Some Questions about PCR - ... based von Wikipedia article (Mar/12/2006 )
I found following picture at wikipedia (the world of "superficial knowledge" - in a positiv AND negativ meaning), and that posed some questions, because im don't feel certain in the field of molecular methods yet.
1) How are the Overlapping ends cut off?
2) Isn't it an idealistic depiction, that the template-DNA always rearranges? The probability that one of the smaller DNA pieces adheres is much hicgher, isn't it? [maybe thes just want to show how the amount of DNA develops - but i think its mesleadinng - like the lengs of the template DNA, thatsschnging and is at one time shorter than the PCR product]
I also have a question about the possible length of the product:
In the german article (which has a "featured status") it is said, that the maximum lentgh ist 1-4 kbp, the english version says (like the italion text) that the maximum length is 10-40 kbp.
I'm not sure what to believe.
Also the time mullins "re-invented" the PCR is differing. in the portugees-version they say it was 1980 - strange,....
thanks for your help
The drawing is accurate for the first round of PCR, but you're right -- it is a bit misleading (or confusing). You're also right in suspecting that the probability that one of the smaller DNA pieces (aka the primers) will adhere is much higher than the template-template arrangement -- it is this fact that makes PCR work so well.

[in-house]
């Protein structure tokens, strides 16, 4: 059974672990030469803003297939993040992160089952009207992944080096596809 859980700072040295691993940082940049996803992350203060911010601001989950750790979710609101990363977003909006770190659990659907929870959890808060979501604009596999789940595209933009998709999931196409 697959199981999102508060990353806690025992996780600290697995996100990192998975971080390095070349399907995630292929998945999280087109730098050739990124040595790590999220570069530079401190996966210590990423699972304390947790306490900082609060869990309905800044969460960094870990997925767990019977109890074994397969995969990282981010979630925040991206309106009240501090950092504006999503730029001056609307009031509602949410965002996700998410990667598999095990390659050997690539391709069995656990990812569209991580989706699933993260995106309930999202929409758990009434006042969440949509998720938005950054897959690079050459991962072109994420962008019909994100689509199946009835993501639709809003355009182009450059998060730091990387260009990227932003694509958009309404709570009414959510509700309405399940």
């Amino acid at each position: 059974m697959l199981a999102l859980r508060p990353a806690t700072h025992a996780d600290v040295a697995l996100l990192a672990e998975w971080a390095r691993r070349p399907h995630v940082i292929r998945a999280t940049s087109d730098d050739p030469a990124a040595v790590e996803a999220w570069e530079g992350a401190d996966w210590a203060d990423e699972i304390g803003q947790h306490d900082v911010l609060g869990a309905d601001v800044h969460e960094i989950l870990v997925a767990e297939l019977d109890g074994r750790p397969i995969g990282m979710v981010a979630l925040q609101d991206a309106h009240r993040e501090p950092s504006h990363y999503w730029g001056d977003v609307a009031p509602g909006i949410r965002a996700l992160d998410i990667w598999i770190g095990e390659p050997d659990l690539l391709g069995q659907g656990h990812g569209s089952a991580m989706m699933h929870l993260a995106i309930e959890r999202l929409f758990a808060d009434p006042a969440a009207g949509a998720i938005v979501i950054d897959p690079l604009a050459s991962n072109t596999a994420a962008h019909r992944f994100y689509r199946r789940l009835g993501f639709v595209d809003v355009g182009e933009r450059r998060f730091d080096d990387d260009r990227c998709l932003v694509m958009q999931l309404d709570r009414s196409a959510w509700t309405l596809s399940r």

So, after the first round of PCR, we have the situation depicted in part 4 of the figure. The next cycle remelts these structures, and the primers rebind to the separated strands. The DNA is extended to the end of the template (which is now defined as the 5' end of the opposite primer), and the polymerase falls off. After a cycle or two, the number of templates that are like those depicted in the right hand side of part 4 vastly out numbers anything like that on the left hand side of part 4.
There is no cleavage involved (though the way the drawing is rendered does suggest that there is), it's just that the products produced that end in the primers (as depicted below part 4 of the figure) outnumber the other situation by a huge amount.
Kary B. Mullis was awarded the 1993 Nobel prize for the PCR reaction (see here). PCR was invented in 1983 (see here), and the first publication was in 1985 (see here).
Since I have personally produced products far in excess of 4 kb using regular Taq, I'd ignore the statement in the German article.